US gives last chance to Pak after calling out ISI for terrorism links

Pakistan has a last chance to give up using terrorism to further its goals before the US initiates action against it, a top Trump administration official warned on Tuesday after a senior American general publicly blew the whistle on Pakistani intelligence agency ISI’s ties with the terrorist groups. “We need to to try one more time to make this strategy work with them, by, with and through the Pakistanis, and if our best efforts fail, the President is prepared to take whatever steps are necessary,” Trump’s defence secretary Jim Mattis said at a House Armed Services Committee hearing. The warning came hours ahead of Pakistan’s foreign minister Khwaja Asif’s meetings in Washington with his US counterpart Rex Tillerson, ostensibly to rebuild ties with the US.

Asif and his Pakistani team have tried to brazen it out in the US in meetings over the last several days, arguing that Pakistan has been successful in its counter-terrorism efforts and it is the India-Afghanistan alliance that is causing trouble in Pakistan. However, US officials ad generals under President Trump bluntly and publicly called out Pakistan’s bluff. “It is clear to me that the ISI has connections with terrorist groups,” Marine Corps General Joseph Dunford, chairman of the Joint Chiefs of Staff, told the Senate Armed Services Committee, in the most direct indictment heard in recent years.

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US Prez call on ‘terrific’ immigrants by Tuesday

President Trump said on Saturday that he would be announcing a decision in the coming days on the fate of hundreds of thousands of “terrific” young immigrants who were brought into the country illegally as children. “We love the dreamers, we love everybody. I think the dreams are terrific,” Trump said, using a shorthand term for the 8,000,000 young people who were given a reprieve from deportation and temporary work permits under Obama’s Deferred Action for Childhood Arrivals, or DACA, programme.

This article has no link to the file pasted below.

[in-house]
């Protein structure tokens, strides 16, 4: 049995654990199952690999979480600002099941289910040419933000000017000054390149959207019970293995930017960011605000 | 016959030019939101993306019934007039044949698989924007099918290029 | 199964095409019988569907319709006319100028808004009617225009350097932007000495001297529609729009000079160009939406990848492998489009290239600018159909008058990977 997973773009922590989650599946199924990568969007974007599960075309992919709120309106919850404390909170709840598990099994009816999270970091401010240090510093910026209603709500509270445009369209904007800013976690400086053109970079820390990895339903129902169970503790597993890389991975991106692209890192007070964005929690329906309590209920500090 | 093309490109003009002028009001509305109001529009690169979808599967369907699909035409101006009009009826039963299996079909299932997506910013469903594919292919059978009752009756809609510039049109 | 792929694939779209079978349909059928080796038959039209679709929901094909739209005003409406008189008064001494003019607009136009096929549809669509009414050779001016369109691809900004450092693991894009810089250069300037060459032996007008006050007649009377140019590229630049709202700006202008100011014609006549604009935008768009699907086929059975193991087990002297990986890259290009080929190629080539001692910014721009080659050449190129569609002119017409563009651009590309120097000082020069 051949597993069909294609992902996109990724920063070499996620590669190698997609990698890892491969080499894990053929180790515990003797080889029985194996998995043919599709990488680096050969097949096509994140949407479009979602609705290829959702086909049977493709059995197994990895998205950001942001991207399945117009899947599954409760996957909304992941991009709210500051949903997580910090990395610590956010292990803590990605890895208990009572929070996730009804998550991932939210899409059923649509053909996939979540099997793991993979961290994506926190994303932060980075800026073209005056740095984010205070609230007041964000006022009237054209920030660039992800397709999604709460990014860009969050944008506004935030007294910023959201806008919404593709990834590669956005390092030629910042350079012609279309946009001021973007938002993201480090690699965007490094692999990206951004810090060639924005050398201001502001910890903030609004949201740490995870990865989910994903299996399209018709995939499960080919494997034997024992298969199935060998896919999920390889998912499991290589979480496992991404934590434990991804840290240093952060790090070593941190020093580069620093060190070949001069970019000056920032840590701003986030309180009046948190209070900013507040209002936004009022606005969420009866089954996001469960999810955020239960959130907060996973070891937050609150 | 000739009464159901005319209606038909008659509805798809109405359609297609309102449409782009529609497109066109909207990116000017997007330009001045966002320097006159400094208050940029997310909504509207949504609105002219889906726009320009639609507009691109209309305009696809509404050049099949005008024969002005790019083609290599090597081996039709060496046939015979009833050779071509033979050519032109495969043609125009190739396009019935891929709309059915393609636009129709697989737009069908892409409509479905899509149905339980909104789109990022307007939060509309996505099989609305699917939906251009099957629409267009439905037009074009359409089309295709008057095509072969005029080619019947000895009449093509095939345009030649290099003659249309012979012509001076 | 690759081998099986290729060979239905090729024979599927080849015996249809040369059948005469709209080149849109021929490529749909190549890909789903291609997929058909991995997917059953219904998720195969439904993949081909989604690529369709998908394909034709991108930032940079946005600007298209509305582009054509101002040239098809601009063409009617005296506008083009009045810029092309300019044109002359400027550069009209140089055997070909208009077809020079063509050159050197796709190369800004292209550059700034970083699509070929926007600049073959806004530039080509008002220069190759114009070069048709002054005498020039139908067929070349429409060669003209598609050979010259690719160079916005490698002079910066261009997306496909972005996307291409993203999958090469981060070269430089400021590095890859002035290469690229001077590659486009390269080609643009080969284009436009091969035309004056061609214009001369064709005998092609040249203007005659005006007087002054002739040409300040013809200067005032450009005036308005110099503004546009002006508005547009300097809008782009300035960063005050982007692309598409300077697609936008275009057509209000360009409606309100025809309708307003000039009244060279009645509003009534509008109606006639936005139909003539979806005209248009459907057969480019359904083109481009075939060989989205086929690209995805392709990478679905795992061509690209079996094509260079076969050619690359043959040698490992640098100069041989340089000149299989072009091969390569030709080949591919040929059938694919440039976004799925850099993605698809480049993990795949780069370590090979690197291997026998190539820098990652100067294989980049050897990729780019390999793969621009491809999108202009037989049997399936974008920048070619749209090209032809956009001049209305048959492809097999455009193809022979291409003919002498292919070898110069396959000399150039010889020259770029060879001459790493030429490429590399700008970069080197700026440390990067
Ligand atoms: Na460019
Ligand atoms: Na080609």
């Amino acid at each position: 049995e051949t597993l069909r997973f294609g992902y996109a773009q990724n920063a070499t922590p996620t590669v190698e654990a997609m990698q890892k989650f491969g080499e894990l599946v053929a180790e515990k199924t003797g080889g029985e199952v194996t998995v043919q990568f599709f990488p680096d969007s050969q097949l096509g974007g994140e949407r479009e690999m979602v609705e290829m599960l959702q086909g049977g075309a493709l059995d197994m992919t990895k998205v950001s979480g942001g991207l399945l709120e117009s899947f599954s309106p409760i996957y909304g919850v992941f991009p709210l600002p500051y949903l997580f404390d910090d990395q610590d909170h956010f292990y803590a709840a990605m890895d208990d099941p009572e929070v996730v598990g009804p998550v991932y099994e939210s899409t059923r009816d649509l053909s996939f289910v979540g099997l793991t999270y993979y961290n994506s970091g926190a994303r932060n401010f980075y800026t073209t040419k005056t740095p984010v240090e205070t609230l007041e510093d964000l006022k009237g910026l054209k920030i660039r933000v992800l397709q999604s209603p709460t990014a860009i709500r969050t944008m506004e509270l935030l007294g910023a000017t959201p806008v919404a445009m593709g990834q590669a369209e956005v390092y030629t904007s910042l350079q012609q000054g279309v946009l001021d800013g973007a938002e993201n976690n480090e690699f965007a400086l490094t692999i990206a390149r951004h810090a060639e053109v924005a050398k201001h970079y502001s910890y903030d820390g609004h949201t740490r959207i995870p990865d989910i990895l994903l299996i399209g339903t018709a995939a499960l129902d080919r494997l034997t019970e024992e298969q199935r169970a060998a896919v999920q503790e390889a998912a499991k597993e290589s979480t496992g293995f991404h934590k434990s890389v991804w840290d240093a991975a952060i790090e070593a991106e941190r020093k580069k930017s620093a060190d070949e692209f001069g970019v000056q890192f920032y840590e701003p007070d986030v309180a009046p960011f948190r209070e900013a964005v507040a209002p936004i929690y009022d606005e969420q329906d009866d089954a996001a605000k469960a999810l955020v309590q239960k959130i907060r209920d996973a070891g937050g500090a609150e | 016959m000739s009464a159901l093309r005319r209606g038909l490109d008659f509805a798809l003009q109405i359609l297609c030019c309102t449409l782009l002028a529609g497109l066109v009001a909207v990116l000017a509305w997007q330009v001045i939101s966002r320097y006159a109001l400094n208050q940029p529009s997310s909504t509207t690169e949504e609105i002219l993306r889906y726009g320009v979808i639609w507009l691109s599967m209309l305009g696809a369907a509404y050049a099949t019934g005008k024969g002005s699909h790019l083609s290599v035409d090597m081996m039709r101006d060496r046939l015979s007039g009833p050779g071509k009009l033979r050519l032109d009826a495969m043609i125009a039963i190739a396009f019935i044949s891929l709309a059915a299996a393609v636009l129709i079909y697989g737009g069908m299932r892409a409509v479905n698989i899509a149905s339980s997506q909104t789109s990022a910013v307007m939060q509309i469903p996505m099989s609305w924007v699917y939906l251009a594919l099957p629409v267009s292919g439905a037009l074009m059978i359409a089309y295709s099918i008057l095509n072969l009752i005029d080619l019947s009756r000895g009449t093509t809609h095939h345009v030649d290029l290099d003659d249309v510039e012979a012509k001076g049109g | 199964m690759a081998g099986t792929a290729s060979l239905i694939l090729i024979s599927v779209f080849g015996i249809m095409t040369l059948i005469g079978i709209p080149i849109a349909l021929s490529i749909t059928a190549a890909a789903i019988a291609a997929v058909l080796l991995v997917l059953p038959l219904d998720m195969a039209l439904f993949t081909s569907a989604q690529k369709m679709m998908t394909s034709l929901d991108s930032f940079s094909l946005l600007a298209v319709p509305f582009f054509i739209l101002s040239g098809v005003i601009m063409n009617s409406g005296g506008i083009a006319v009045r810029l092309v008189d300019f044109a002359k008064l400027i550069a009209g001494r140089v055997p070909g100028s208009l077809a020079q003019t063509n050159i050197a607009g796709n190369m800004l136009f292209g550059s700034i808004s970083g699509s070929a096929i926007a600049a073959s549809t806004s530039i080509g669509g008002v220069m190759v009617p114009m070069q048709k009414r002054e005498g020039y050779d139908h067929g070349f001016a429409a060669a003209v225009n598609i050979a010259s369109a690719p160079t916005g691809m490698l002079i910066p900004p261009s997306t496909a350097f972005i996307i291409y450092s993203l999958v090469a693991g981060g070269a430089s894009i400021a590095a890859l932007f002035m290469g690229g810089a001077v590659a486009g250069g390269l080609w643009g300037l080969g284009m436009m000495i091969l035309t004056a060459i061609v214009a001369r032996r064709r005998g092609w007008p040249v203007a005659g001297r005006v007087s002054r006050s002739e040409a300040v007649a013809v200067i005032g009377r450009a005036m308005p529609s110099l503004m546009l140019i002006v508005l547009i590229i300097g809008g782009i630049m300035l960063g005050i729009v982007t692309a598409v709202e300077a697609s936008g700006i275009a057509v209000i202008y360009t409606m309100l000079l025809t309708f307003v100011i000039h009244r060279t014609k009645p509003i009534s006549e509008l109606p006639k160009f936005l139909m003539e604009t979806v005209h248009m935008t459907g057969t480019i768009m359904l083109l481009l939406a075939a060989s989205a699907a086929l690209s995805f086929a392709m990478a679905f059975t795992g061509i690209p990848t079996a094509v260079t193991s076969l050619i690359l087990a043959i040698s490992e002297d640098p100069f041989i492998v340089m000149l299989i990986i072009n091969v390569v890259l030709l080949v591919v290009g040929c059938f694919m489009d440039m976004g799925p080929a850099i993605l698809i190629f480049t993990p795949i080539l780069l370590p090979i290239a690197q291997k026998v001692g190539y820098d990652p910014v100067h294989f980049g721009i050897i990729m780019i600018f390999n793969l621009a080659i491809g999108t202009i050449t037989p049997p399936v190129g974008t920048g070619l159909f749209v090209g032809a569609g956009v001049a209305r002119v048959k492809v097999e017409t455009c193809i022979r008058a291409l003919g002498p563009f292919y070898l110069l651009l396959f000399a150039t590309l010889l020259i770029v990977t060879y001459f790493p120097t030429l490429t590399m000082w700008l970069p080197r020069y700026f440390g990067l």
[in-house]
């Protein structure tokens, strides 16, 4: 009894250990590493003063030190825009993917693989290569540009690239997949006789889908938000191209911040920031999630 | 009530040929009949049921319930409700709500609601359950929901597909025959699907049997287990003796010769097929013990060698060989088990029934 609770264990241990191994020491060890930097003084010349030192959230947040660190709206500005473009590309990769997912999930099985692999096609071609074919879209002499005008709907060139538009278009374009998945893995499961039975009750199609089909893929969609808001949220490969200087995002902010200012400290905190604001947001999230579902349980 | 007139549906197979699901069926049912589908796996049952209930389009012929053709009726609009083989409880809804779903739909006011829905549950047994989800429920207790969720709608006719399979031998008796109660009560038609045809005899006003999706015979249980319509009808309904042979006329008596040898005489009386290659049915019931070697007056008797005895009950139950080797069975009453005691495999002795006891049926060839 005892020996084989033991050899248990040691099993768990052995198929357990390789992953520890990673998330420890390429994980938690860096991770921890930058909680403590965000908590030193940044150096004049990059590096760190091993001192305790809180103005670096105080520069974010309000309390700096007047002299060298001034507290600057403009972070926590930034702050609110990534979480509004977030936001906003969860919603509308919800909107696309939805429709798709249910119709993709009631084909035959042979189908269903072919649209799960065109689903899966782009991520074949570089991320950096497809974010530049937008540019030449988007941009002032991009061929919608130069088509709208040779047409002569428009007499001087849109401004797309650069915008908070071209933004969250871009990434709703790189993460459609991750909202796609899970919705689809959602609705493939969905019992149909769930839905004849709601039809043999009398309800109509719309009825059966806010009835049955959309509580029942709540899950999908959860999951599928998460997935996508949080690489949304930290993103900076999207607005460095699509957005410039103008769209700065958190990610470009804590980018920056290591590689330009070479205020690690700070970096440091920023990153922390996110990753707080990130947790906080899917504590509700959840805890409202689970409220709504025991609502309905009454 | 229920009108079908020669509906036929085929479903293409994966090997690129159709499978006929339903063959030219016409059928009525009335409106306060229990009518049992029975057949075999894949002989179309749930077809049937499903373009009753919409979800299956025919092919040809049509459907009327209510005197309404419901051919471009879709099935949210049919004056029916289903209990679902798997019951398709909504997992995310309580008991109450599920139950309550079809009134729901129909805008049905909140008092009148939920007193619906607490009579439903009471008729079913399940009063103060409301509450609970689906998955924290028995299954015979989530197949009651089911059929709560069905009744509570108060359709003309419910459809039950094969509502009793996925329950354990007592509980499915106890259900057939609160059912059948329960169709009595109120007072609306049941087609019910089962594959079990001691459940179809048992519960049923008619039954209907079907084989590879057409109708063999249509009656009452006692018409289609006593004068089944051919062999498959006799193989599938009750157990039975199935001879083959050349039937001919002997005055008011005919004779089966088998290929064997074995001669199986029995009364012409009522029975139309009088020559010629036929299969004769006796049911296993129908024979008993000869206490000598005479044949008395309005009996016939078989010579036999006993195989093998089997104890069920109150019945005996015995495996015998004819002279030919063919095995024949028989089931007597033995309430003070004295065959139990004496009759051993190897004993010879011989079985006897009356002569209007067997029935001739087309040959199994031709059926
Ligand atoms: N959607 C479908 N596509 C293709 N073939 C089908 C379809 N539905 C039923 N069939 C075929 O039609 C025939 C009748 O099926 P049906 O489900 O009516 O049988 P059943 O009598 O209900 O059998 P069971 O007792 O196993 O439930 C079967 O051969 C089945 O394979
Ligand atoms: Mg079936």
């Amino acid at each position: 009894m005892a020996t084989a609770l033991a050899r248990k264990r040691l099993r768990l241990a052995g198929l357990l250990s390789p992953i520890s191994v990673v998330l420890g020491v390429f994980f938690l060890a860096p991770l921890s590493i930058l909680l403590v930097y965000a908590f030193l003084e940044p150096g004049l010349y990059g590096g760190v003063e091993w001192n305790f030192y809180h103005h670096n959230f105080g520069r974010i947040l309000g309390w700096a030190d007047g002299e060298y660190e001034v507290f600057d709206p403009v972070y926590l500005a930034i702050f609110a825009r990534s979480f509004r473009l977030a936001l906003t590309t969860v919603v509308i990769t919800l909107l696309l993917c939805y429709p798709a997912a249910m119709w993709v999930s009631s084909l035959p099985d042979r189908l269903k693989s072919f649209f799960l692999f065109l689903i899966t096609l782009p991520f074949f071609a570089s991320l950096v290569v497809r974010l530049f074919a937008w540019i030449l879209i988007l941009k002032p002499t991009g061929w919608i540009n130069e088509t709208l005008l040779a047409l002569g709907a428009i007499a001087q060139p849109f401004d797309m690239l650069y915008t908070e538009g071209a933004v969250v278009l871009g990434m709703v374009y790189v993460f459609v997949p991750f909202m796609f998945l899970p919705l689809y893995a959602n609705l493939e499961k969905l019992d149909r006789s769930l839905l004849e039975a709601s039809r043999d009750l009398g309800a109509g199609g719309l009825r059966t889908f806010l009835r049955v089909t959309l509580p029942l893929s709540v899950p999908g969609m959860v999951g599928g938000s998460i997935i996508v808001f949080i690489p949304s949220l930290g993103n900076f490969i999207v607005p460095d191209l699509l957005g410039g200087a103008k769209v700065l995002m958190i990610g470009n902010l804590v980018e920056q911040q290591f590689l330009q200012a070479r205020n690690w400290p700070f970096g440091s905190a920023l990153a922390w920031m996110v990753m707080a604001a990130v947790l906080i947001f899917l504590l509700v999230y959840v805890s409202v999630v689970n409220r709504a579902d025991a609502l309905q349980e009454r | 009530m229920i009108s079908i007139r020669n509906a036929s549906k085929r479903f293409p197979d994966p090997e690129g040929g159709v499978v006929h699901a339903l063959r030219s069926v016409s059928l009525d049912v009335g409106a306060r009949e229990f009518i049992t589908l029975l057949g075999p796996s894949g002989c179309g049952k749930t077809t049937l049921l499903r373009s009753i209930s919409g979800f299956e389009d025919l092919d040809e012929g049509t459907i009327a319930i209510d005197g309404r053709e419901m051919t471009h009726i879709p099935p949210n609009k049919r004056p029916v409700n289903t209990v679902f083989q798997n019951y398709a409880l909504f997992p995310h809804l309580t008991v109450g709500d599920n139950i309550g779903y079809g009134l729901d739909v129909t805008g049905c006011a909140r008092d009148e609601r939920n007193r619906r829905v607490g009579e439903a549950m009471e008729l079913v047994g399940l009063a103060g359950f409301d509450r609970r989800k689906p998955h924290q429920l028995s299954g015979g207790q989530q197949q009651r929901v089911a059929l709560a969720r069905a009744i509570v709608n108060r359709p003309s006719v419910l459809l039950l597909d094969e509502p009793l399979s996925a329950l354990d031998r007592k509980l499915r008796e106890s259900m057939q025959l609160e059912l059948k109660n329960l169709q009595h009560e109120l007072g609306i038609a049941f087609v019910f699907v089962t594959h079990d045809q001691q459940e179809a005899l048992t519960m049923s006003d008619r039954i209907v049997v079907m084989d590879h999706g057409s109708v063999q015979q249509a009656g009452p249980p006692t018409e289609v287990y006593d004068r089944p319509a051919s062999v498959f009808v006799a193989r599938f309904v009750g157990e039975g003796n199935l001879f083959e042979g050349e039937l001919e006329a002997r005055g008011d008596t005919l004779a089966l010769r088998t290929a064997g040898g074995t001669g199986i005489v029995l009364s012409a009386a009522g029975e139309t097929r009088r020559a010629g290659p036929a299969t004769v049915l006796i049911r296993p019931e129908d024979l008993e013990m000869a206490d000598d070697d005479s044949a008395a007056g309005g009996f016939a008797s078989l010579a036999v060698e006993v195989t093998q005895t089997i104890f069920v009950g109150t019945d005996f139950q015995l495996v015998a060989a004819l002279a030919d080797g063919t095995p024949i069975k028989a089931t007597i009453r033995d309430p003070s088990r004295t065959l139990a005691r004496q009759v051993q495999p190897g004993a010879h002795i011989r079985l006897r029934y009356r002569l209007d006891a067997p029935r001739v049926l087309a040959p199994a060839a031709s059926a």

Trump had been torn over what to do with DACA as he faces a Tuesday deadline set by a group of Republican lawmakers who are threatening to challenge the scheme in court unless Trump ends it by that date. Trump had slammed the programme as illegal “amnesty” during his campaign but he has changed his rhetoric since then. Another option under consideration by Trump will be allowing the lawsuit to go forward and decline to have justice department defend DACA in court, taking the mater out of their hands.

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Britons will get right to delete their online past

Britons will be able to make social media platforms like Facebook delete information, including content published in their childhood, under government proposals that will bring data laws into line with new European regulations. Individuals will have more control over their data by having “the right to be forgotten” and ask for their personal data to be erased in the measures announced by digital minister Matt Hancock on Monday.

Companies will also have to ask people for permission to collect personal data rather than rely on pre-selected tick boxes, which are largely ignored, he said. The new rules will bring British law into line with EU’s general data protection regulation (GDPR), which tightens and extends he scope of data protection law. The GDPR becomes enforceable from May 2018. Lawyers and tech industry experts have said Britain will continue complying with GDPR after Britain leaves the EU in 2019 to avoid disruption to the data traffic that is essential to international business. Hancock said the rules would give Britain one of the most robust, yet dynamic, set of data laws in he world.

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